Popular sci-fi writer Ray Bradbury may have based his dystopian classic on book censorship and destruction — at least in part — on the Nazi Reichstag pyre of 1933 in Berlin, a blaze resulting from The Reichstag Fire Decree which “suspended most civil liberties in Germany, including habeas corpus, freedom of expression, freedom of the press, the right of free association and public assembly, and the secrecy of the post and telephone.” None of these rights was reinstated during Hitler’s reign, which ended in the Spring of 1945. However, while book burning may have been a horror of the Inquisition and the Nazis, it continues to be a threat. For instance, in early November 2021, two board members of a Virginia school that called for library removal of “sexually explicit” titles, said they wanted to see such books burned. Commented board member Rabih Abuismail: “I think we should throw those books in a fire.” Somehow one doubts Abuismail has read Fahrenheit 451.
Angelenos were marked by the 1986 fire that destroyed much of the beloved Los Angeles Central Public Library. But Susan Orlean was a new LA arrival and hadn’t known about the calamitous fire that shut down the city’s largest library for seven years, nor did she then know that this was the largest library fire in US history. When during a library tour she first learned of it, she immediately thought to herself, “I have to write this book.” In her non-fiction account, she describes the fire as “feeding itself book after book, a monster snacking on crisps.” The fire reached 2,000 degrees and burned for more than seven hours. Once extinguished, it had consumed four hundred thousand books and damaged seven hundred thousand more. Investigators descended on the scene, but more than thirty years later, the mystery remained: Did someone purposefully set fire to the library—and if so, who? Orlean explores the possibilities, including the story of the prime arson suspect, Harry Peak. The Library Book reads like an edge-of-your-seat thriller.
Wildfires have been a threat and an inevitable aspect of life in California for years, a climate disaster captured in technicolor by T.C. Boyle in his 1995 novel The Tortilla Curtain, to terrifying effect. The threat of the wildfire in this narrative weaves through the lives of Californians rich and poor, white and migrant, auguring the even greater fires and resulting damage that have increasingly plagued the state as the planet heats up. Commenting in an interview on The Tortilla Curtain’s continued popularity, over 20 years after publication, Boyle asks rhetorically, “Why has the book endured? Because of the hard sociological and environmental issues it takes on — and which remain unresolved. We are now seeing the effects of global warming, overpopulation, and the fight for resources globally. That’s not going to go away until our species is decimated by war, disease, and famine. We are all one and we are all equally subject to the laws of nature and we are in deep trouble.”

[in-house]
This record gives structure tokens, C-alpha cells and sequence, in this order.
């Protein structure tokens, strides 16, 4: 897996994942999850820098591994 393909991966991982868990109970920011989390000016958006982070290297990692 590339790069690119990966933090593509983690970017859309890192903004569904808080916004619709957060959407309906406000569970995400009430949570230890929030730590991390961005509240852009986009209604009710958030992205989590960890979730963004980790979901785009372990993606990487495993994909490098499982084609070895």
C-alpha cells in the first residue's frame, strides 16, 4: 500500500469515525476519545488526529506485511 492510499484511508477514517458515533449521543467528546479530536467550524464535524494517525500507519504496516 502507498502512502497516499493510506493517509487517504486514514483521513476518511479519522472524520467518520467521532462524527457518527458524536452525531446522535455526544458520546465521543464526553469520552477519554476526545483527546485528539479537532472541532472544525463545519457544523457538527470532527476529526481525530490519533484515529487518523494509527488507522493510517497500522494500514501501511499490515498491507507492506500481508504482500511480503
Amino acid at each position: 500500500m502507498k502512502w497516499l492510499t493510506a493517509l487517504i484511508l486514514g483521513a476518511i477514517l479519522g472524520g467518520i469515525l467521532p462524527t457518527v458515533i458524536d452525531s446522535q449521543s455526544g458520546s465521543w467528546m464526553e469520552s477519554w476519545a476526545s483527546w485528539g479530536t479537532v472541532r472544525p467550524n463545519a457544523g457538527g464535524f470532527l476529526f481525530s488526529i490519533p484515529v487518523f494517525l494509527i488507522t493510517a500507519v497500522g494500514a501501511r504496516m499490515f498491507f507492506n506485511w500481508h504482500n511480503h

As a Wermacht prisoner of war during WWII, young Private Kurt Vonnegut survived the devastating Allied fire-bombing of Dresden by hiding away in a meat locker. Vonnegut and his fellow PoWs were imprisoned in an underground slaughterhouse known by German soldiers as “Schlachthof Fünf.” When the bombers finally relented and flew off, Vonnegut and other Allied PoWs were forced to help clean up. In a letter Vonnegut sent to his family from Germany after being freed from the work camp, he suggested that the fire-bombing had killed 250,000 people in 24 hours, “and destroyed all of Dresden — possibly the world’s most beautiful city.”
Although billed in English as one of the first pieces of fiction resulting from the Arab Spring, the subtitle “Writings on the Arab Spring” is misleading. Tahar Ben Jelloun’s By Fire tells in imaginative prose the tragic true-life story Mohamed Bouazizi’s self-immolation in Tunisia, a horrible death that has been credited with setting off the Tunisian thawra. His novella shows us Bouazizi’s frustration as a humble street vendor who is frequently harassed by the police. As Goodreads notes, “Ben Jelloun’s deliberate ambiguity about the location of the story, set in an unnamed Islamic country, allows the reader to imagine the experiences and frustrations of other young men who have endured physical violence and persecution in places beyond Tunisia. The tale begins and ends in fire, and the imagery of burning frames the political accounts in The Spark, Ben Jelloun’s nonfiction writings on the Tunisian events that provide insight into the despotic regimes that drove Bouazizi to such despair. Rita S. Nezami’s elegant translations and critical introduction provide the reader with multiple strategies for approaching these potent texts.”
In this collection’s title story, a group of Argentine women light themselves on fire to protest a viral form of domestic violence. Reviewed in The Kenyon Review, one learns that writer Mariana “Enriquez spent her childhood in Argentina during the years of the infamous Dirty War, which ended when she was ten. Tens of thousands were tortured, killed, or ‘disappeared’ under circumstances later nullified with a blanket amnesty. Clearly these acts, and the concomitant economic instability and corruption, provide the earth for Enriquez’s tales. She also comes from a tradition of Argentinian fabulists, beginning with the revered Jorge Luis Borges. Borges and his friends—the writers Adolfo Bioy Casares and Silvina Ocampo—were so fond of horror that they co-edited several editions of an anthology of macabre stories. The blend of horror, fantasy, crime, and cruelty has a particular Argentine pedigree. This is not fantasy divorced from reality, but a keener perception of the ills that we wade through.”
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